Some participants reported that after accepting their mental illness, they began to suffer less. Studies suggest being conscience of the illness is associated with lower grade symptoms and better treatment management.13 Likewise, lower adherence appears connected to lower levels of insight.19 These data justify the implementation of psychoeducational strategies by service providers. The identification of tactics used by patients to control symptoms may help their treatment. The individual experiences must be appreciated.

... I am not going to sit on the rooftop and say "Listen! I'm a psychiatric patient" because there is stigma outside. But if somebody comes and says "What's going on?", I explain the problem. The only way to make them understand is if people who suffer from the problem sit down and explain it. We are the best teachers there are. (Man with schizophrenia, England)

There is a need to develop health promotion mechanisms based on patient experiences. This should begin with changes in communication between providers and clients. Frequently the professionals experience difficulty with this, including when divulging the illness to the patient. The illness of some participants was simply identified as an "illness of the nerves" for a long time.

To me it seems very important that psychiatrists, in addition to using big words and approaching as from above, actually stop to explain what is happening because I still do not know. (Women with schizophrenia, England)

Many participants reported it is necessary to be actively involved in gaining an understanding of the illness. This involves searching for information, studying, and participating in group therapy and associations. Understanding the illness and searching for information appears to promote citizenship.

We have to know everything there is in the mental health system in order to stay alive. We need to know what they are doing to us, advocate around our illness, help increase our self-esteem. It seems to me that the current system is inadequate for us. (Man with schizophrenia, England)



The loss of social connections and opportunities (especially employment) after the onset of illness is omnipresent in the lives of people with schizophrenia. Pain, depression and desire to die were expressed in the discussions. In fact, why would someone want to continue to live if their subjective experiences are not considered important and they do not have a partner, feel rejected, do not have personal projects, lack professional realization and depend on others? Actually it is surprising that in the midst of so much adversity, these individuals continue to find reasons to keep living.

Complex changes that appreciate each individual's reality are necessary. Strategies for employment inclusion are certainly very important and should be prioritized. Therapeutic workshops, development of protective laws and workplace quotas are fundamental for people with schizophrenia to reach improved quality of life and autonomy.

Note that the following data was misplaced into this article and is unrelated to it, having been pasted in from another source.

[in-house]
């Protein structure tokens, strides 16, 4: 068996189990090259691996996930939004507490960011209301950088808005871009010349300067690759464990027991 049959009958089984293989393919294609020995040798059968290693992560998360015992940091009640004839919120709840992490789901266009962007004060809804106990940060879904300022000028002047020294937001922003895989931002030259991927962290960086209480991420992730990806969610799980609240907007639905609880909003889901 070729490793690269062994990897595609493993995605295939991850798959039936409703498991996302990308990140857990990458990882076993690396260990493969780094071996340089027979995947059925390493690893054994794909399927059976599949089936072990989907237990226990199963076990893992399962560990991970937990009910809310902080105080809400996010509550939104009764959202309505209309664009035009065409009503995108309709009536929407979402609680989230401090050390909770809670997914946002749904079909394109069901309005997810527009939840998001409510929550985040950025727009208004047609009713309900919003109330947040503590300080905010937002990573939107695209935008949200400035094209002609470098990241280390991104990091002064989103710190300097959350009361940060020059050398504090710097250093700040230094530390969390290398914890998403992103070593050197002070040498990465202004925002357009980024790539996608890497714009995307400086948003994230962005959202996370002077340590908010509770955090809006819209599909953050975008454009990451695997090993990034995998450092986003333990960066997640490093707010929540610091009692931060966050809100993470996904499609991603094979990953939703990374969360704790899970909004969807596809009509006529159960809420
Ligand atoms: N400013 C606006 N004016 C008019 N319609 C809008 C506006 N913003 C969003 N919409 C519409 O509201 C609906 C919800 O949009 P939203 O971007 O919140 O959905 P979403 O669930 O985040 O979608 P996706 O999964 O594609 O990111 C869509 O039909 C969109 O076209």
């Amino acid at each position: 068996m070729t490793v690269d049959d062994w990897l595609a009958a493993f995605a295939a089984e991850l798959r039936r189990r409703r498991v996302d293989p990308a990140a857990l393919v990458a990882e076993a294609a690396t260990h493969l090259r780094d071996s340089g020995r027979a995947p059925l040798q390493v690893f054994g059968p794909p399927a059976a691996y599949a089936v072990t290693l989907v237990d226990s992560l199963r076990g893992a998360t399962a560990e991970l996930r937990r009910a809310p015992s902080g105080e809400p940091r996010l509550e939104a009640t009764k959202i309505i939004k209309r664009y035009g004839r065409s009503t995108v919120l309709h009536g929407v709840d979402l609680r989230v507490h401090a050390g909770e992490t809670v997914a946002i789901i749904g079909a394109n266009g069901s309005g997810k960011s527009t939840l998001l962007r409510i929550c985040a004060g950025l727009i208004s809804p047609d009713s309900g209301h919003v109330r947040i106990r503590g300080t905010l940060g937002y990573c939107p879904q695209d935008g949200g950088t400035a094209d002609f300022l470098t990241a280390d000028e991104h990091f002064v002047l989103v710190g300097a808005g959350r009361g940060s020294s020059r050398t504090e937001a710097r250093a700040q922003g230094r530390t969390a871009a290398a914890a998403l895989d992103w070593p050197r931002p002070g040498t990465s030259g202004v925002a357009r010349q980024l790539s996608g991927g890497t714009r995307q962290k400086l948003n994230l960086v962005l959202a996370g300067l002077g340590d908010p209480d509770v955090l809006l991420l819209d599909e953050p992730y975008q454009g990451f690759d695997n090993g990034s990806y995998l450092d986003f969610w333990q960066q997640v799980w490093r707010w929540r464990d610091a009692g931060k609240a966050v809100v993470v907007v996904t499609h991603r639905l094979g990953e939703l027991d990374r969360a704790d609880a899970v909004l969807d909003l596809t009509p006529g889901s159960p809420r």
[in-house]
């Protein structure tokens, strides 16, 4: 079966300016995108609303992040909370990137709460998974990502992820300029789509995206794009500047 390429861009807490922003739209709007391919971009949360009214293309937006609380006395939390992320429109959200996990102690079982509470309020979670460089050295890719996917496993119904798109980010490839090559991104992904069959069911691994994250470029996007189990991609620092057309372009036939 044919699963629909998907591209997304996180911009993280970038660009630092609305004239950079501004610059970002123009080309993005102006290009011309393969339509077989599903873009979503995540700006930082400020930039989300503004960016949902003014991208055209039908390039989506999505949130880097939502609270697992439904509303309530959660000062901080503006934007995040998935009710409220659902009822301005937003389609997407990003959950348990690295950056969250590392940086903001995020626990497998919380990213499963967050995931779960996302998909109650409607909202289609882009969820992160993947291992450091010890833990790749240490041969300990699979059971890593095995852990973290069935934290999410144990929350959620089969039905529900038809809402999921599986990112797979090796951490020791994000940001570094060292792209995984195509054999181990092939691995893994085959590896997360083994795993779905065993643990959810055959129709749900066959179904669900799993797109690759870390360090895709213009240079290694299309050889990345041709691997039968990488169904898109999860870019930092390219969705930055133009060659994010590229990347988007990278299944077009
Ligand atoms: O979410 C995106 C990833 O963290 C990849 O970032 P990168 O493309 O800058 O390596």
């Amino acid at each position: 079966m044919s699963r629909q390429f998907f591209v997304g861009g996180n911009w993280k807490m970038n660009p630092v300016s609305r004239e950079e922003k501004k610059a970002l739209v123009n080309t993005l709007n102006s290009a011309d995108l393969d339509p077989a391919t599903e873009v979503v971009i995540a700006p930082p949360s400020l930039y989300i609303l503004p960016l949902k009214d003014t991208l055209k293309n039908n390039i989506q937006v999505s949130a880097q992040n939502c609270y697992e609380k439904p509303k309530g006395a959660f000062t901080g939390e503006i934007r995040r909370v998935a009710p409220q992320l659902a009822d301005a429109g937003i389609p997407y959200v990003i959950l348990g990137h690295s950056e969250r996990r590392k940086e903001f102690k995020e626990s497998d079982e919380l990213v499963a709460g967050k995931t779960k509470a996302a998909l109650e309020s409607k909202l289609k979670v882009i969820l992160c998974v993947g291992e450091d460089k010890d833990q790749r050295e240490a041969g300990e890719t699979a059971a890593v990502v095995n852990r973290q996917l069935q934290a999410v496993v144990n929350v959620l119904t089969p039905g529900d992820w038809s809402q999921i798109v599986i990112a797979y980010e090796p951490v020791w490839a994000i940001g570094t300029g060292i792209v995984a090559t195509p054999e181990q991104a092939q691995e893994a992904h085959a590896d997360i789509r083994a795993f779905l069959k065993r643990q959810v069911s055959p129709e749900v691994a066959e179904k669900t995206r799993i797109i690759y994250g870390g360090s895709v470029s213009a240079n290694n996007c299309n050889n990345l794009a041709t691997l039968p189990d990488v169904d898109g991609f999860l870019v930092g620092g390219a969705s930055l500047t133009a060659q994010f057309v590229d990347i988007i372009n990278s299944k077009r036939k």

Fighting stigma is the other big challenge, since it requires changes in societal imagination. The development of means to increase access to information and knowledge about the illness may be the most viable way to obtain improvement. In particular, health education approached should be promoted.

It is also necessary to improve the quality of health care. The reality of the health services seems to encourage the maintenance of dehumanized care, more concerned with curing illnesses than with health promotion. Health promotion is an even greater challenge, especially in Latin American contexts where social and economic adversities play a critical role in quality of life. The very survival of some people is constantly threatened. They first must survive to later exist as a person with feelings and desires.

Changes do not occur while the most interested parties remain silenced. Participation and mobilization of patients are some of the most important impetuses for social transformation. A more pro-active posture is necessary to make patients exercise their citizenship. As one of the participants concluded:

You need to overcome your illness by accepting it, going out every day and carrying on with your life because you can't let your life stop... it's important that everyone understands that we have to keep going and do something for ourselves. We can't always blame the system. If you want to return to society, you have to accept certain things. (Man with schizophrenia, England)



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Luciane Carniel Wagner
R. Cel. Joaquim Pedro Salgado, 80
Rio Branco
90420-060 Porto Alegre, RS, Brasil

Received: 5/26/2010
Approved: 9/24/2010



Article based on a doctorate thesis presented by Wagner LC to Universidad de Granada in 2005.
The authors declare that there are no conflicts of interest.

Faculdade de Saúde Pública da Universidade de São Paulo São Paulo - SP - Brazil